Hope this helps…

Thanks a lot Visual. Very helpful and I appreciate the response. I will say my interest in the brain/neurology has increased ten fold since the onset of HPPD, and the more I learn the better. I've got plenty of reading to do now. :ph34r:

Thank you once again, your post throughout this whole board have been most informative to me!

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L-theanine is awesome and very healthy for immune system

i take it once every 2 days and before a night of drinking. For me it noticeably calms me down at the 250 mg range, definitly worth getting for those above average anxiety days.

And visual as for GABA being inhibitory that does not really explain why it is calming, Gaba just as much inhibits neurons that inhibit excitation (thus causing excitation) as it inhibits excitation.

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In simplest terms, if you want to burn up a brain, inject it with glutamate - this happens as a consequence of stroke and greatly broadens damage. If you want to save a brain from burn out, the major tool is benzodiazepines. You can check these two out with emergency room medical practices.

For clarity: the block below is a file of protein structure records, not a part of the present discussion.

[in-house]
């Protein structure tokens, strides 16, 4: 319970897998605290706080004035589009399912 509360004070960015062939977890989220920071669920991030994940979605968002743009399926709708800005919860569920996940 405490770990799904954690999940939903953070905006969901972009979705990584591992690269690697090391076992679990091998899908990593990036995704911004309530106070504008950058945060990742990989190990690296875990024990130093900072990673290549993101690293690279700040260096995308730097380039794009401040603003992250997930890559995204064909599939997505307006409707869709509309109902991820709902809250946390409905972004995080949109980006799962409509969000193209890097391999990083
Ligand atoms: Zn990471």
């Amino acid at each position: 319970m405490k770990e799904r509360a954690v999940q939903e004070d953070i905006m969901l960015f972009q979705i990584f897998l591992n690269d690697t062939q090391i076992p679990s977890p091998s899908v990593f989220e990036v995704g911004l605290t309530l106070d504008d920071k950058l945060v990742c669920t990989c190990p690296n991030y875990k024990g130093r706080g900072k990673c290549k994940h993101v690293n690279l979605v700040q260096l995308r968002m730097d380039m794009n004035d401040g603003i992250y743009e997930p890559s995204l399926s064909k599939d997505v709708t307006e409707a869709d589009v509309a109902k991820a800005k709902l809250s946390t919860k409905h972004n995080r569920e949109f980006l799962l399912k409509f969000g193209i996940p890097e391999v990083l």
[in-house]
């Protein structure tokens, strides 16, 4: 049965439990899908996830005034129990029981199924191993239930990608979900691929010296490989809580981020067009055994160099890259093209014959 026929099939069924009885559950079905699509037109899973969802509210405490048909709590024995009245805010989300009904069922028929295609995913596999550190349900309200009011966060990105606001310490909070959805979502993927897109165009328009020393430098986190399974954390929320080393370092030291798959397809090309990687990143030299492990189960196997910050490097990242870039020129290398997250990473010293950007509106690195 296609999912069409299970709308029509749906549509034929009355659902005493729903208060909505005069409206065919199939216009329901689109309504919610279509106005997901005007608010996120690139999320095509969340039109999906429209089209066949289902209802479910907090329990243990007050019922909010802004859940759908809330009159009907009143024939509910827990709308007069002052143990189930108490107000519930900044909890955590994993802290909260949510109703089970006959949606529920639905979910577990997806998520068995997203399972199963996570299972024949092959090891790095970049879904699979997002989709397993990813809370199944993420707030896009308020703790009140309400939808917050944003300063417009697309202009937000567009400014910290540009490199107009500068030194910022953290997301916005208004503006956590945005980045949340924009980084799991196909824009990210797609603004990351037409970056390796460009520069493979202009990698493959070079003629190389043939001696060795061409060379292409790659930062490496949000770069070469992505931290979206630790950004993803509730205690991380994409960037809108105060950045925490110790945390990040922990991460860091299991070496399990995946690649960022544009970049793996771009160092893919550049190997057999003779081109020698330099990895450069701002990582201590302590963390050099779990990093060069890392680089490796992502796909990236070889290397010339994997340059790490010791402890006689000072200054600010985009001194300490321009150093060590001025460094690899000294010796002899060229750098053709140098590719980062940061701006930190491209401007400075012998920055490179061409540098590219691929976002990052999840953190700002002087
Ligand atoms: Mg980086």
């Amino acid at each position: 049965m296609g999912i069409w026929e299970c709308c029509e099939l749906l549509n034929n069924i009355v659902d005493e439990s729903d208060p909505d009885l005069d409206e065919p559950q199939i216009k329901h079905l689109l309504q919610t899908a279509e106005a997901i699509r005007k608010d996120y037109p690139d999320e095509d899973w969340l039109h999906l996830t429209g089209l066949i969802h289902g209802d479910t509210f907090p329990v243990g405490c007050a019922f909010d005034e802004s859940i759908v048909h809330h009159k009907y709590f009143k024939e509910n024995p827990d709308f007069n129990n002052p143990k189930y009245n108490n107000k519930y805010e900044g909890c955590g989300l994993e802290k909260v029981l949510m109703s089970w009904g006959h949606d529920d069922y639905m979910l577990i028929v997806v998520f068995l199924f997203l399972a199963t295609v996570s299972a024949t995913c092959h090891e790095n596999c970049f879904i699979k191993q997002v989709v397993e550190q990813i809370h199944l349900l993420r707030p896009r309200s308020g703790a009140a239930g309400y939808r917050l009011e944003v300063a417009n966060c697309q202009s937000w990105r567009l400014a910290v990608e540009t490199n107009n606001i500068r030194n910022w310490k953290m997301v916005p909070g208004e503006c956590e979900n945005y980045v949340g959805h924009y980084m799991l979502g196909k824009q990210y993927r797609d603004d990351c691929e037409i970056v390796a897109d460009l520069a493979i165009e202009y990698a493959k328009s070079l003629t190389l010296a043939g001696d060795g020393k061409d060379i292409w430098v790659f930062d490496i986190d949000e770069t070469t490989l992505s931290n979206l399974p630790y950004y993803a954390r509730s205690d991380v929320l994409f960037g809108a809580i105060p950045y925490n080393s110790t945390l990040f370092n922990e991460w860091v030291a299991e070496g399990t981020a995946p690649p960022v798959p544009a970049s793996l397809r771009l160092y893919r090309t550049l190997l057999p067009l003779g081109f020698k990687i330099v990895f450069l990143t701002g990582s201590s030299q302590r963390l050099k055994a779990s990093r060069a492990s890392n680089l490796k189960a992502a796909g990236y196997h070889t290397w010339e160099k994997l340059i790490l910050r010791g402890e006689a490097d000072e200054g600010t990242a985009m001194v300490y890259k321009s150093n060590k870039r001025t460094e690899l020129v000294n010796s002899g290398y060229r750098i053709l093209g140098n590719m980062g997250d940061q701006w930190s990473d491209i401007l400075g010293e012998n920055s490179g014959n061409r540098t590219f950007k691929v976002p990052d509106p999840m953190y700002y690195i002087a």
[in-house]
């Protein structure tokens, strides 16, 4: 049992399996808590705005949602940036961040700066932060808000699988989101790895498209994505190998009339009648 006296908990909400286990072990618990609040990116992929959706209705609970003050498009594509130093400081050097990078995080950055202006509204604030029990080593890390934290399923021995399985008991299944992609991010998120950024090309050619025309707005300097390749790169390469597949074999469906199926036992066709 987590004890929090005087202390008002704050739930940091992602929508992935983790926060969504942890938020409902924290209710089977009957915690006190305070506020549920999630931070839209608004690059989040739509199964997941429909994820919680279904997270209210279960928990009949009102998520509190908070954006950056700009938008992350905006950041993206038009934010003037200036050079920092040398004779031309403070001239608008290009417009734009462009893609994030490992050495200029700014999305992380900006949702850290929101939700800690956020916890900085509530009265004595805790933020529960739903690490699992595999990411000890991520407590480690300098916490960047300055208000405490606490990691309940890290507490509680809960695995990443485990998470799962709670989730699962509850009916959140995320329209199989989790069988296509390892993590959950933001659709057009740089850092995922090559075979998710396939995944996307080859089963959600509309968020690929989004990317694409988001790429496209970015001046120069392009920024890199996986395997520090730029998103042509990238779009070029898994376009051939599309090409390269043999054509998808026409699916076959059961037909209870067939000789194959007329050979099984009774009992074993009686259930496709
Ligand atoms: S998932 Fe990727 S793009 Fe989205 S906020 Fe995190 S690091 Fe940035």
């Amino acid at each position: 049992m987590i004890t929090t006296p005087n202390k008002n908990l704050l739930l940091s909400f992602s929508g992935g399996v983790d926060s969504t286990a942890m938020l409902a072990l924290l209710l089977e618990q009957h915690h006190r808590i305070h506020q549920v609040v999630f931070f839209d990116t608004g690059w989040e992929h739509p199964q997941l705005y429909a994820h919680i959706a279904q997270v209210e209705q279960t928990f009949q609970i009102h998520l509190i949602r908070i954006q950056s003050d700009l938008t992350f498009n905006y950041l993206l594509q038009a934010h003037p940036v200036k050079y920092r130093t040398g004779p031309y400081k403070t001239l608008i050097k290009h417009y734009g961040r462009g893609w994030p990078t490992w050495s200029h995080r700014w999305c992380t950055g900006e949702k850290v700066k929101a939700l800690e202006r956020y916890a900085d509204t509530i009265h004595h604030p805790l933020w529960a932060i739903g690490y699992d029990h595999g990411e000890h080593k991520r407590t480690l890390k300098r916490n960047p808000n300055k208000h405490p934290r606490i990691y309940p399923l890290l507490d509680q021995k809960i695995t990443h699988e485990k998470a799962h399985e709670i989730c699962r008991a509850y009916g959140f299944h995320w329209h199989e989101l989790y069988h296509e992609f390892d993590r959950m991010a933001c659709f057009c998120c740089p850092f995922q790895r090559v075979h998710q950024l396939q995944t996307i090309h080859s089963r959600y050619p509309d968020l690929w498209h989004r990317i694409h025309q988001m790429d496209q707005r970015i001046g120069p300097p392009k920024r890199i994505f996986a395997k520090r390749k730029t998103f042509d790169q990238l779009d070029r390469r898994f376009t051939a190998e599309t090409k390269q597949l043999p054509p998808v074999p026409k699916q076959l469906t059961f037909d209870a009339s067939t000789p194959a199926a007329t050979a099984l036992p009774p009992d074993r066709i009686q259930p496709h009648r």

Now are there complex loops that, by inhibiting one part excites another? Yes the brain is so full of feedback and feedforward loops it is almost impossible to understand how anything works. And really weird stuff goes on during neonatal stages.

Nevertheless, the simple model described above can be verified by basic Neuroscience books.

Start here http://en.wikipedia.org/wiki/Neuron

"In fact, however, the two most common neurotransmitters in the brain, glutamate and GABA, have actions that are largely consistent. Glutamate acts on several different types of receptors, but most of them have effects that are excitatory. Similarly GABA acts on several different types of receptors, but all of them have effects (in adult animals, at least) that are inhibitory. Because of this consistency, it is common for neuroscientists to simplify the terminology by referring to cells that release glutamate as "excitatory neurons," and cells that release GABA as "inhibitory neurons." Since over 90% of the neurons in the brain release either glutamate or GABA, these labels encompass the great majority of neurons."

Reducing the rate of axonal firing, or stopping the signals from reaching the next neurons, is how sedatives, analgesics and anesthesia work – thus ‘calming’ (death being the ultimate state of calm – zero neuronal firing). And there are many mechanisms, GABA being only one of them.